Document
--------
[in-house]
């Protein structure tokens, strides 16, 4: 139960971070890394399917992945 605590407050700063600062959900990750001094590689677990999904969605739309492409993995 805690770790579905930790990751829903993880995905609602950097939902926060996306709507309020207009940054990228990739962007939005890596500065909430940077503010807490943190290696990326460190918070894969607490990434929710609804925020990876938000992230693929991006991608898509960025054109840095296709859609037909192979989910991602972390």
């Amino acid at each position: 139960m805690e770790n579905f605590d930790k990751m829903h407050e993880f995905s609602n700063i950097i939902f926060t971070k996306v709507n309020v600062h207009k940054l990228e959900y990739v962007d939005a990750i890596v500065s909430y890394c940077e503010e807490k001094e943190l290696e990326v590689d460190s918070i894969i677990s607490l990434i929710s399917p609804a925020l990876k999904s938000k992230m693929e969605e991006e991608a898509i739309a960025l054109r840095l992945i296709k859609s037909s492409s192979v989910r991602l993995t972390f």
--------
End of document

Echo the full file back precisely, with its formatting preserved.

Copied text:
[in-house]
């Protein structure tokens, strides 16, 4: 139960971070890394399917992945 605590407050700063600062959900990750001094590689677990999904969605739309492409993995 805690770790579905930790990751829903993880995905609602950097939902926060996306709507309020207009940054990228990739962007939005890596500065909430940077503010807490943190290696990326460190918070894969607490990434929710609804925020990876938000992230693929991006991608898509960025054109840095296709859609037909192979989910991602972390």
């Amino acid at each position: 139960m805690e770790n579905f605590d930790k990751m829903h407050e993880f995905s609602n700063i950097i939902f926060t971070k996306v709507n309020v600062h207009k940054l990228e959900y990739v962007d939005a990750i890596v500065s909430y890394c940077e503010e807490k001094e943190l290696e990326v590689d460190s918070i894969i677990s607490l990434i929710s399917p609804a925020l990876k999904s938000k992230m693929e969605e991006e991608a898509i739309a960025l054109r840095l992945i296709k859609s037909s492409s192979v989910r991602l993995t972390f």